Early Retirement Safe Withdrawal Rate

What is a safe portfolio withdrawal rate for early retirees who expect more than 30 years of retirement? In their February 2017 paper entitled “Safe Withdrawal Rates: A Guide for Early Retirees”ERN tests effects of several variables on retirement portfolio success:

  • Retirement horizons of 30, 40, 50 and 60 years.
  • Annual inflation-adjusted withdrawal rates of 3% to 5% in increments of 0.25%.
  • Terminal values of 0% to 100% of initial portfolio value in increments of 25%.
  • Implications of different starting levels of Shiller’s Cyclically Adjusted Price-to-Earnings ratio (CAPE or P/E10).
  • Implications of Social Security payments coming into play after retirement.
  • Effects of reducing withdrawal rate over time (planning a gradual decline in consumption during retirement).

They assume 6.6% average real annual return for U.S. stocks with zero volatility. For 10-year U.S. Treasury notes (T-note), they assume 0% real return for the first 10 years and 2.6% thereafter (zero volatility except for one jump). They assume monthly withdrawal of one-twelfth the annual rate at the prior-month market close, with monthly portfolio rebalancing to target stocks and T-note allocations. They assume annual portfolio costs of 0.05% for low-cost mutual fund fees. Based on the stated assumptions, they find that: Keep Reading

Profitability and Investment Factor Premiums Sample-specific?

Are the profitability (Robust Minus Weak, RMW) and investment (Conservative Minus Aggressive, CMA) stock factor premiums observed post-1963 robust in earlier data? In the February 2017 version of his paper entitled “The Profitability and Investment Premium: Pre-1963 Evidence”, Sunil Wahal measures the profitability (revenue minus cost of goods sold, scaled by total assets) and investment (change in total assets) factor premiums using data hand-collected from Moody’s Manual that predates the sample commencing July 1963 used to discover these factors. He defines the premiums conventionally as returns to a portfolio that is each month long (short) stocks with relatively high (low) expected returns. Because of missing older data, inconsistent accounting methods and accounting data availability lag (at least six months between fiscal year end and returns), he starts his accounting data in 1938 and return data in July 1940. Using available firm accounting and monthly return data as specified through June 1963, he finds that: Keep Reading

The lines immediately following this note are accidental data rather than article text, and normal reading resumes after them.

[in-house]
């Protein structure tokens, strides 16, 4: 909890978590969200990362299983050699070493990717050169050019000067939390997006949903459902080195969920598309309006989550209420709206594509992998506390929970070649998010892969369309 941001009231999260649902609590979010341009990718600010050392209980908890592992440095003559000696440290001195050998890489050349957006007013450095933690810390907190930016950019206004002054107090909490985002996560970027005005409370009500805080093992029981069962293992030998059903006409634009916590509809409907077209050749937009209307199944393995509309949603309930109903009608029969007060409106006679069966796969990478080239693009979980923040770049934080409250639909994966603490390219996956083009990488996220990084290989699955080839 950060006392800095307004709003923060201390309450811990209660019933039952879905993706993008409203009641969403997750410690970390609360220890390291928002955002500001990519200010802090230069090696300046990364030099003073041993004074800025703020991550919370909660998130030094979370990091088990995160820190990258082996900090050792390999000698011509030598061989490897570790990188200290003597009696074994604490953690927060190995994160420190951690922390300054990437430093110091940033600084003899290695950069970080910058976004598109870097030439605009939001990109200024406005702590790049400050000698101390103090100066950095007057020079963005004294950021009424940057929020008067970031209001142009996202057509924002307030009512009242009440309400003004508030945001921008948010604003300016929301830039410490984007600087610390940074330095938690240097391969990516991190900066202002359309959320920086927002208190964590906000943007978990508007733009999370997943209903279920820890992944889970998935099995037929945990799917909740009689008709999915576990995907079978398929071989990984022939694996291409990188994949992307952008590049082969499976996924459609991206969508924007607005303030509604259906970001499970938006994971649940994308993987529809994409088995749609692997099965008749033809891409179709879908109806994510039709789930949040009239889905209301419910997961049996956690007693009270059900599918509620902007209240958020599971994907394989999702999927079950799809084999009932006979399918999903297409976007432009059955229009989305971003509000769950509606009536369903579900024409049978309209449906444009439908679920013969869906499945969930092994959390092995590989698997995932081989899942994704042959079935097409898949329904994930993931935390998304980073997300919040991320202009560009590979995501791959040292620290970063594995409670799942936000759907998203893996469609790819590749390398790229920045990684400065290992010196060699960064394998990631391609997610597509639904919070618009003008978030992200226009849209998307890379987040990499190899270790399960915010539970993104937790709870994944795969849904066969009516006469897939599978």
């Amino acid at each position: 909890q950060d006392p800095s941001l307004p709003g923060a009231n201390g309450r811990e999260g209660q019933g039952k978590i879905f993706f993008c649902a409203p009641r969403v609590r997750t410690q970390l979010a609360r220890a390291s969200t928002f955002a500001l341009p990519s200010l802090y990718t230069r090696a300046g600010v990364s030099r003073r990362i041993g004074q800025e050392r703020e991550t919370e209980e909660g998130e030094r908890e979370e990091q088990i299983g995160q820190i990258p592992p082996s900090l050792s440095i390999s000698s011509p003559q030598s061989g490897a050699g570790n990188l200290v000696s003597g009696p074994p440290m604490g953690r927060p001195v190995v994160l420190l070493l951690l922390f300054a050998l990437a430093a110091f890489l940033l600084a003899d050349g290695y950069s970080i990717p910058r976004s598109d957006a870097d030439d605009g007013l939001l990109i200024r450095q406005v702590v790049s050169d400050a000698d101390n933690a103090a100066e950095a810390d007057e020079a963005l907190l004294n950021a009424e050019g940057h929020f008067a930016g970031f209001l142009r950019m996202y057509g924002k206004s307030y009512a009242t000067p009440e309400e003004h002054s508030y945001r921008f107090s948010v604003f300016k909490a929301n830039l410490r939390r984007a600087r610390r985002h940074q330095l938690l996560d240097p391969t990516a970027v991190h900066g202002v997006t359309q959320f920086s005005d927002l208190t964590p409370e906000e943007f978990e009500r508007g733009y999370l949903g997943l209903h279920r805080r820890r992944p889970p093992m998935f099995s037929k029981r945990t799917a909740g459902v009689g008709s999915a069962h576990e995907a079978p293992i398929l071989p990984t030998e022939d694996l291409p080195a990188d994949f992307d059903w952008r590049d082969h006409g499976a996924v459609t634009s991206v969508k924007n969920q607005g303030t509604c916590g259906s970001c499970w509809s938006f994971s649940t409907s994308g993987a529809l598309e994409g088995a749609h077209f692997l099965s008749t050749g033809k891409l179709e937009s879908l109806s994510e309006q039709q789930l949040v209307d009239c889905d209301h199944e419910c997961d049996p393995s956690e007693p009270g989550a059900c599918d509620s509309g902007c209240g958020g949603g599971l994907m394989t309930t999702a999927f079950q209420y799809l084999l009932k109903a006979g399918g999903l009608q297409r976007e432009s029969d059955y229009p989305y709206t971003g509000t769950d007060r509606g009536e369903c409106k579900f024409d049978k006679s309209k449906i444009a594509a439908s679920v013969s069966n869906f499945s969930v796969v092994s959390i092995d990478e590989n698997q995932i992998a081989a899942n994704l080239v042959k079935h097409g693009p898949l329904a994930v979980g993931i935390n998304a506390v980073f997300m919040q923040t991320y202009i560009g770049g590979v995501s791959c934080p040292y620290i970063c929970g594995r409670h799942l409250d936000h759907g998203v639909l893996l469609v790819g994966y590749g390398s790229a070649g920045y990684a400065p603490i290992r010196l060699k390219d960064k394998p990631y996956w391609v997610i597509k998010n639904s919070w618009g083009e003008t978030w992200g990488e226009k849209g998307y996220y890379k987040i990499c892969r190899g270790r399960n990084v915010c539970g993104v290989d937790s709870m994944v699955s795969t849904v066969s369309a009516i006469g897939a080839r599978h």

Equity Factor Diversification Benefits

How diversifying are different equity factors within and across country stock markets? In his January 2016 paper entitled “The Power of Equity Factor Diversification”, Ulrich Carl analyzes diversification properties of six equity factors (market excess return, size, value, momentum, low-beta and quality) across 20 developed stock markets. He defines each factor conventionally as returns to a portfolio that is each month long (short) stocks with the highest (lowest) expected returns based on that factor. He considers: (1) cross-country correlations for each factor; (2) cross-factor correlations for each country; (3) cross-country, cross-factor correlations; (4) dynamics of cross-country correlations for each factor based on rolling 36-month windows of returns; and, (5) cross-country correlations for each factor for the 30% lowest and 30% highest market excess returns (tail events). He also applies principal component analysis as another way to evaluate how diverse the 120 country-factor return streams are. Finally, he constructs cross-factor and cross-country portfolios to assess economic value of diversification properties. Using monthly returns in U.S. dollars for the six factors in each of the 20 countries during January 1991 through April 2015, he finds that: Keep Reading

Long-run Predictive Power of Stock Market Dividend Yield

Do very long samples clarify the role of aggregate dividend yield as a stock market return predictor? In their January 2017 paper entitled “Four Centuries of Return Predictability”, Benjamin Golez and Peter Koudijs examine whether aggregate dividend yield (dividend-to-price ratio) predicts stock market return in a pieced sample spanning four centuries. They test predictability in the overall sample and the pieces separately, mostly based on real (inflation-adjusted) data. Using annual stock market price and dividend data and contemporaneous estimates of inflation and the risk-free rate for the Netherlands/UK during 1629-1812, for the UK alone during 1813-1870 and for the U.S. during 1871-2015, they find that: Keep Reading

Equity Factor Risk-return Predictability